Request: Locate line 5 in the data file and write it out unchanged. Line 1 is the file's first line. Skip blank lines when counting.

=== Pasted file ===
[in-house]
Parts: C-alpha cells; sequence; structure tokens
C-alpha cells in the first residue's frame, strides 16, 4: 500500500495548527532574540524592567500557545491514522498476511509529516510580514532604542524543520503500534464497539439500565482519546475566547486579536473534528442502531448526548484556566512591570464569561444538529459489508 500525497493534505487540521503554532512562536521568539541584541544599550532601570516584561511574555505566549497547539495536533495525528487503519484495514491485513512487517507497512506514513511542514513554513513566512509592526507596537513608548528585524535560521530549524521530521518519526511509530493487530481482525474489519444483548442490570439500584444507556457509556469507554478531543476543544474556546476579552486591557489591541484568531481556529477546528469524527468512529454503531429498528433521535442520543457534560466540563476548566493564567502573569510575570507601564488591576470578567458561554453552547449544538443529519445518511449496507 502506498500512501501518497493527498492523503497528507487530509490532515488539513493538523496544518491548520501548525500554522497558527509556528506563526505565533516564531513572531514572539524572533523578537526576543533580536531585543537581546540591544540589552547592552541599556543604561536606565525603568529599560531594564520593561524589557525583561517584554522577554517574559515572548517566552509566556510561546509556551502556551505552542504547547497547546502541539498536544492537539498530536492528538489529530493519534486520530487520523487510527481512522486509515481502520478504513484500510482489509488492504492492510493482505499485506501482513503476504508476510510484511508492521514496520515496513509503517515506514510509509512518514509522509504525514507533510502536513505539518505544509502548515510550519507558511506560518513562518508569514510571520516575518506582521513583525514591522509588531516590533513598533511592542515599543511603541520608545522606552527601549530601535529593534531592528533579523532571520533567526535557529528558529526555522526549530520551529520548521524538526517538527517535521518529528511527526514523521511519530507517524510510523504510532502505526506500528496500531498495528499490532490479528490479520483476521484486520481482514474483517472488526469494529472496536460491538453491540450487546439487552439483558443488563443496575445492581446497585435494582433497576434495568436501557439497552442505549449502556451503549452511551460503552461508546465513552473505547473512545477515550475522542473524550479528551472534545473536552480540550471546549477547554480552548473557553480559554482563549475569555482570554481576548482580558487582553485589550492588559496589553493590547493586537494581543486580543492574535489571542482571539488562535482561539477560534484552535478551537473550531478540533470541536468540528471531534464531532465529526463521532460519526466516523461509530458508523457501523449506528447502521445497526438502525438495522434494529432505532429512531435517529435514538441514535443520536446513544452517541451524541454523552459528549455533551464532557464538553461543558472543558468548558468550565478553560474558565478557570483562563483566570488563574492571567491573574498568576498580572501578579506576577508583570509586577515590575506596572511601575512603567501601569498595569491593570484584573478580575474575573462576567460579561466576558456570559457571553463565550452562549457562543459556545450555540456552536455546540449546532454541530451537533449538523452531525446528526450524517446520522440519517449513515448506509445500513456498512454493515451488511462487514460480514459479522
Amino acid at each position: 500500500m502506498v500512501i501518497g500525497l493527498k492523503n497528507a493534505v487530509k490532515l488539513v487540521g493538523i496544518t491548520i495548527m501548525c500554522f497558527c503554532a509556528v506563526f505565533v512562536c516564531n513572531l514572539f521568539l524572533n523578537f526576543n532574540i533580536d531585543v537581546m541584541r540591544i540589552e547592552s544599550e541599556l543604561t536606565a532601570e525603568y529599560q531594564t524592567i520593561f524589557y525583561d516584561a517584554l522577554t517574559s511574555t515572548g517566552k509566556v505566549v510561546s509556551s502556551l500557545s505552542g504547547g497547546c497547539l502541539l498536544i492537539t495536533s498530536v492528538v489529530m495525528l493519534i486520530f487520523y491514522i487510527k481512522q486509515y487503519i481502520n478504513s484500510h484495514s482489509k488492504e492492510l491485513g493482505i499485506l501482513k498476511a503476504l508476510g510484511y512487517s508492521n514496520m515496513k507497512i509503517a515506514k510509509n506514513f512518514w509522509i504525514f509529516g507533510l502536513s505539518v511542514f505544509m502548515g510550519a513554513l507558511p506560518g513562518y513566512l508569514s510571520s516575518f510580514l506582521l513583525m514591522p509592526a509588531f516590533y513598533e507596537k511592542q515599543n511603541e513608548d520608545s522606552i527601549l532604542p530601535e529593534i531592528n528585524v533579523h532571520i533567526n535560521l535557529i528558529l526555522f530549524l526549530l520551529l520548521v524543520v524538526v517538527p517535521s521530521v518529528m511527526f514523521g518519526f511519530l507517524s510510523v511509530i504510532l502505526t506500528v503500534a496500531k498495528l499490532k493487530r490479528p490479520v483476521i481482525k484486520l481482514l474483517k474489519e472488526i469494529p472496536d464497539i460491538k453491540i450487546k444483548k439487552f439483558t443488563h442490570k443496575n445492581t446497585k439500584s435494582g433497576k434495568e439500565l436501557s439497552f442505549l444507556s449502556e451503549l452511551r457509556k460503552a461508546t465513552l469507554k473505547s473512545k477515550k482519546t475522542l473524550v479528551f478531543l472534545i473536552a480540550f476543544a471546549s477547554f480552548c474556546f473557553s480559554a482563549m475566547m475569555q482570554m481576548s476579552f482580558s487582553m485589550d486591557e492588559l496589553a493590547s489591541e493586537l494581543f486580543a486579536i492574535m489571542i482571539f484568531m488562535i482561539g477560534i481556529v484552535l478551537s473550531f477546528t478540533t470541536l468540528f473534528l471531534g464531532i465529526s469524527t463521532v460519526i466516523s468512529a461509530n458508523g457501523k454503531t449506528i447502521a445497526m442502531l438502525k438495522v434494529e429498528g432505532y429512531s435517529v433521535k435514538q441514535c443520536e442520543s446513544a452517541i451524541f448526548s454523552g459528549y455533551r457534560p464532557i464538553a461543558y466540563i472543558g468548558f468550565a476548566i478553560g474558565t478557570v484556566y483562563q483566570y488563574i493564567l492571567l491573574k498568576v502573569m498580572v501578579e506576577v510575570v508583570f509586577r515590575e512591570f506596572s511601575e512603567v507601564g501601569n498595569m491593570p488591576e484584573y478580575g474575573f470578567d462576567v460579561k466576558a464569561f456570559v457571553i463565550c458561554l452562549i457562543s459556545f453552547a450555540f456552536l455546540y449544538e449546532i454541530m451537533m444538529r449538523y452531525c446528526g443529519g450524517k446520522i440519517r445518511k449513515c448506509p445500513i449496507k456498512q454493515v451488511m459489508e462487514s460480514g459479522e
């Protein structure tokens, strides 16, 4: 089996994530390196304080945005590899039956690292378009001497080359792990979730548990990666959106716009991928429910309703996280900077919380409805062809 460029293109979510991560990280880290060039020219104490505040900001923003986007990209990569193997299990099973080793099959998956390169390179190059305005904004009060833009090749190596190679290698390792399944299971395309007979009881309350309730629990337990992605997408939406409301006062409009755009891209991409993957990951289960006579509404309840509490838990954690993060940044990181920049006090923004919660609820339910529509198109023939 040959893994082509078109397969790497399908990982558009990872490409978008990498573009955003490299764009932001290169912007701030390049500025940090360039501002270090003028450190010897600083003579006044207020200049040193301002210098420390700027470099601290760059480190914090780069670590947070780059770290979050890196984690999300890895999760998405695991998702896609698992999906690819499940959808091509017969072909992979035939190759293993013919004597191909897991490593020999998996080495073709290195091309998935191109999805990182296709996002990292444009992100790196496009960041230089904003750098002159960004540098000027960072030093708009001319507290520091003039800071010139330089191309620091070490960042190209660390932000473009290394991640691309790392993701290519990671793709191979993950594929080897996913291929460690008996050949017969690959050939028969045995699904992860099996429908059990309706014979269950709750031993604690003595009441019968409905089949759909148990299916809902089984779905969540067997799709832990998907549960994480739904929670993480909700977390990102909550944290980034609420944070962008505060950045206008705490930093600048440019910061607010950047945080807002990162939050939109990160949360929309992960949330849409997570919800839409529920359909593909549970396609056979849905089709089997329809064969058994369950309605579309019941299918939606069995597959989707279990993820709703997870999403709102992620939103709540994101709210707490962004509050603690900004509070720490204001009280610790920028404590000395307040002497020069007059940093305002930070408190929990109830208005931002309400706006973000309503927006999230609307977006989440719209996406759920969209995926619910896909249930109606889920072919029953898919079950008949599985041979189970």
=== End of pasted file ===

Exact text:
């Protein structure tokens, strides 16, 4: 089996994530390196304080945005590899039956690292378009001497080359792990979730548990990666959106716009991928429910309703996280900077919380409805062809 460029293109979510991560990280880290060039020219104490505040900001923003986007990209990569193997299990099973080793099959998956390169390179190059305005904004009060833009090749190596190679290698390792399944299971395309007979009881309350309730629990337990992605997408939406409301006062409009755009891209991409993957990951289960006579509404309840509490838990954690993060940044990181920049006090923004919660609820339910529509198109023939 040959893994082509078109397969790497399908990982558009990872490409978008990498573009955003490299764009932001290169912007701030390049500025940090360039501002270090003028450190010897600083003579006044207020200049040193301002210098420390700027470099601290760059480190914090780069670590947070780059770290979050890196984690999300890895999760998405695991998702896609698992999906690819499940959808091509017969072909992979035939190759293993013919004597191909897991490593020999998996080495073709290195091309998935191109999805990182296709996002990292444009992100790196496009960041230089904003750098002159960004540098000027960072030093708009001319507290520091003039800071010139330089191309620091070490960042190209660390932000473009290394991640691309790392993701290519990671793709191979993950594929080897996913291929460690008996050949017969690959050939028969045995699904992860099996429908059990309706014979269950709750031993604690003595009441019968409905089949759909148990299916809902089984779905969540067997799709832990998907549960994480739904929670993480909700977390990102909550944290980034609420944070962008505060950045206008705490930093600048440019910061607010950047945080807002990162939050939109990160949360929309992960949330849409997570919800839409529920359909593909549970396609056979849905089709089997329809064969058994369950309605579309019941299918939606069995597959989707279990993820709703997870999403709102992620939103709540994101709210707490962004509050603690900004509070720490204001009280610790920028404590000395307040002497020069007059940093305002930070408190929990109830208005931002309400706006973000309503927006999230609307977006989440719209996406759920969209995926619910896909249930109606889920072919029953898919079950008949599985041979189970």